This is a guest posting by Johanna Rothman
Software product development is rarely a straight line from idea to code-and-test to delivery. We take ideas, massage them, build something, measure the results often with tests, learn from those results which then feed into new, evolved ideas. We might veer off our original plans to learn and develop something even more valuable.
Sometimes, we get stuck–we fail. If we get stuck in the building, we might change what we build–a smaller or different idea. If a test fails, that’s feedback that what we built didn’t work as we expected it to.
The build/measure learn loop helps us assess our product ideas, our product implementation, and how well we thought we understood the results we thought we’d receive from the product. The build-measure-learn loop helps us learn. And, the smaller the piece we build, the faster we can learn.
Testers are key to helping a team learn, by articulating uncertainty, by helping to gather information about the product under test, and by helping the team assess what they have learnt.
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Testers Explain Uncertainties
Darcy, a tester, was worried. During the discussions about this search report, she expressed her concerns about several parts:
The user interface confused her, and she thought it might confuse the customers.
She wasn’t sure the search itself would be fast enough from what she knew about how they stored the data.
And, she wasn’t sure the data was tagged correctly to return the best results.
As Darcy explained her concerns and uncertainties, Peter, the product owner, interrupted.
“Look, I’m not buying it,” he said. “Have a little faith in me and in the rest of the team.”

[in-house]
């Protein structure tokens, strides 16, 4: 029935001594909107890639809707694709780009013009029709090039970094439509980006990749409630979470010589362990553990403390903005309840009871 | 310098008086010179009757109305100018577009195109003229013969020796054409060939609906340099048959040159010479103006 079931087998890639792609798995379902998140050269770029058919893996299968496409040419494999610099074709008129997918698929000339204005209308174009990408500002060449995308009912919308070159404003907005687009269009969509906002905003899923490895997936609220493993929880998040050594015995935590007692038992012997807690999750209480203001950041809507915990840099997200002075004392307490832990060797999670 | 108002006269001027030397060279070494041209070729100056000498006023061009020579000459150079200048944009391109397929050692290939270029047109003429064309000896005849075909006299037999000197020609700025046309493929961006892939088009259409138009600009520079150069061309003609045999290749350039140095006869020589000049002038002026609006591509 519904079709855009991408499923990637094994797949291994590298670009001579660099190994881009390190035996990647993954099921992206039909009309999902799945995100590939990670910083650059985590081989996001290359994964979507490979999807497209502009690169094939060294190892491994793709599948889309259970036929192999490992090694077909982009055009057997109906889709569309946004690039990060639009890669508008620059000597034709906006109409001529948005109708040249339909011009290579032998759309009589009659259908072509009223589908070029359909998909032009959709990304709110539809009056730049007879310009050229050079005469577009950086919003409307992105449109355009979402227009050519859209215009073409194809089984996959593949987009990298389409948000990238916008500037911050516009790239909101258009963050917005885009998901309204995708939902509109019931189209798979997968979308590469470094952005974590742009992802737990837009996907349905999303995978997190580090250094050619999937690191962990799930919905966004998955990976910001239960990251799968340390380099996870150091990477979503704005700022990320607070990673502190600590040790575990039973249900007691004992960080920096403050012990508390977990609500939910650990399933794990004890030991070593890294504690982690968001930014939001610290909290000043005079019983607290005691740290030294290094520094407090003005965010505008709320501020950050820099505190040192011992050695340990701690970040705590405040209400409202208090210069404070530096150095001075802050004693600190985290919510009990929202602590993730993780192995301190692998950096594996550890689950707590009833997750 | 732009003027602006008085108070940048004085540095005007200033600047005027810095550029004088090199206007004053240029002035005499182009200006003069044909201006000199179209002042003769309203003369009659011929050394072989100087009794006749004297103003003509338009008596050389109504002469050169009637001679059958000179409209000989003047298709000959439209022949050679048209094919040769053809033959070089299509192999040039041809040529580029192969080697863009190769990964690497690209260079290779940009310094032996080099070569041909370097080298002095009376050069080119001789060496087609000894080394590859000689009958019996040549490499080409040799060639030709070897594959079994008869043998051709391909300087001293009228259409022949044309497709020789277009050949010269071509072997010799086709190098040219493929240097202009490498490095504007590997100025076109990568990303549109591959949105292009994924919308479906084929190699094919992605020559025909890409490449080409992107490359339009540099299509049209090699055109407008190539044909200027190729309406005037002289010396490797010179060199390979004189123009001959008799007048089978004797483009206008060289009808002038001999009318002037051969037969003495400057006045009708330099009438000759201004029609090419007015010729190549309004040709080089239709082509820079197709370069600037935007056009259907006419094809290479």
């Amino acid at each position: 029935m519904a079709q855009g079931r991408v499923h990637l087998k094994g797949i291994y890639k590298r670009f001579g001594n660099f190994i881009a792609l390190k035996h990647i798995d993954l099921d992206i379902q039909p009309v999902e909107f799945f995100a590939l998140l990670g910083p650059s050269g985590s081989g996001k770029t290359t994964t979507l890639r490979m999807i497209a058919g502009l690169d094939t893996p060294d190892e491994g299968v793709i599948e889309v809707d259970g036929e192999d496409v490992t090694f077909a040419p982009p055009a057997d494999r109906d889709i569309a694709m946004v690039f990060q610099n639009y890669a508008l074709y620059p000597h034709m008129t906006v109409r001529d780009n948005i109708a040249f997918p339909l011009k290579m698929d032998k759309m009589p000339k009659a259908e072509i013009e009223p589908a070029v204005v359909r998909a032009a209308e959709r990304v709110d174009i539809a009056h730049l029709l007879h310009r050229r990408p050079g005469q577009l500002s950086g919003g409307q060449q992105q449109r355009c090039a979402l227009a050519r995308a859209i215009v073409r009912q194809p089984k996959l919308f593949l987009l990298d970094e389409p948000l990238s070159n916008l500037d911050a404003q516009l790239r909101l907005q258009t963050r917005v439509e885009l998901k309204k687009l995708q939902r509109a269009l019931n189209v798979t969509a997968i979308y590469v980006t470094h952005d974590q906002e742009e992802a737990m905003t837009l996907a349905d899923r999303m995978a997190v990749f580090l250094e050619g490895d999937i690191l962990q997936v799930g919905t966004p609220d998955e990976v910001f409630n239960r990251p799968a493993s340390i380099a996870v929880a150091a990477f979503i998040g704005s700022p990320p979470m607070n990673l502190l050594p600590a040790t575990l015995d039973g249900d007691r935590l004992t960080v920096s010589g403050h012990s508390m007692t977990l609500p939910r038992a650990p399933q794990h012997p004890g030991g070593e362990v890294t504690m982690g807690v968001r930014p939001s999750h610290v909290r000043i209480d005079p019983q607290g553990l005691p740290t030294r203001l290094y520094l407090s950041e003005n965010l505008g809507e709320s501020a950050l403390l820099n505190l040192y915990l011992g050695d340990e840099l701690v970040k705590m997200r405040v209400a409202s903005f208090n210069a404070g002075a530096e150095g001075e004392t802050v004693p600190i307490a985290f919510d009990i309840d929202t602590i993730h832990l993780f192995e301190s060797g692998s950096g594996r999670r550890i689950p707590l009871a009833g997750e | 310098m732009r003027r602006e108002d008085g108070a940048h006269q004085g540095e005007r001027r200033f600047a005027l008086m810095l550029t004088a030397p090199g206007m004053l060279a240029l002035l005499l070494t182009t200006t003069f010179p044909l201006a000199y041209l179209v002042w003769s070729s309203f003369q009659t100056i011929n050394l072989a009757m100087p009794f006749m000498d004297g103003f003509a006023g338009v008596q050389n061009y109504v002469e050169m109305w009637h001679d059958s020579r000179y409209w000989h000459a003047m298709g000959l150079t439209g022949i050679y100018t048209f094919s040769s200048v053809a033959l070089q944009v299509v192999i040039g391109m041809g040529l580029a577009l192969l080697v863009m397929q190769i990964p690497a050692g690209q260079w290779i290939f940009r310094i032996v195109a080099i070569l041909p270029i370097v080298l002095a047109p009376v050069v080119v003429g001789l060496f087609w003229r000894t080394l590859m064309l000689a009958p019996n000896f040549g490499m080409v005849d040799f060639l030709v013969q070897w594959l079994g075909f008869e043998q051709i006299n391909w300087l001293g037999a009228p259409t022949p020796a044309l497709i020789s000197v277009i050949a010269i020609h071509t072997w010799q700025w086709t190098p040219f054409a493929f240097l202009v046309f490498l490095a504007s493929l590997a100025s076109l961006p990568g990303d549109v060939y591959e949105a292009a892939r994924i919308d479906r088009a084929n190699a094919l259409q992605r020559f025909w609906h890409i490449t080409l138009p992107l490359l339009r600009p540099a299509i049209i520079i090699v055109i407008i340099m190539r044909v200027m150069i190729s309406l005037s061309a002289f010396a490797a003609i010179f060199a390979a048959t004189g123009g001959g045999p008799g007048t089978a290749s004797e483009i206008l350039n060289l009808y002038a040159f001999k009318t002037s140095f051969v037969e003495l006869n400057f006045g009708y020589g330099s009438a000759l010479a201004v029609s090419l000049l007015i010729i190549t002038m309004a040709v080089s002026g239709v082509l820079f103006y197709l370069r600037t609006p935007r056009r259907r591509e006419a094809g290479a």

“It’s not about faith,” Darcy said. “It’s about experimentation. I’d really like it if we ran some spikes for performance and got some early feedback about the search results and the user interface.”
Peter shook his head. “Nope, there’s no time for us to experiment. We need to finish this feature, and right now.” After a couple of minutes discussion with the team, he agreed that getting the search results right was the top priority.
The team discussed their general approach to generating search results, the design. Everyone except Darcy was convinced their tests would show that the feature as they’d discussed would just work.
Darcy created test data and some automated tests. The rest of the team reviewed the tests and the data. They all agreed that the tests and data were correct.
Darcy ran the tests. All of them failed.
“Oh no,” Peter said, “We failed. Now what?”
Steve, a developer said, “But we shouldn’t have failed at all. Now we need to go back to the drawing board and figure out what happened.”
Peter said, “Hold on. Does that mean we won’t get this entire feature set next week?”
“Probably not,” Steve said. “First, we need to learn what’s going on.”
Test “Failure” is Information
The team entered what they called “huddle” mode. The started reviewing the code as a team, using a projector to show the code large on the wall. They wanted to make sure they had written the code correctly.
While the code was semantically correct, Darcy and another developer pointed out that the code didn’t reflect the design they had discussed. They all sat back, looking at the code.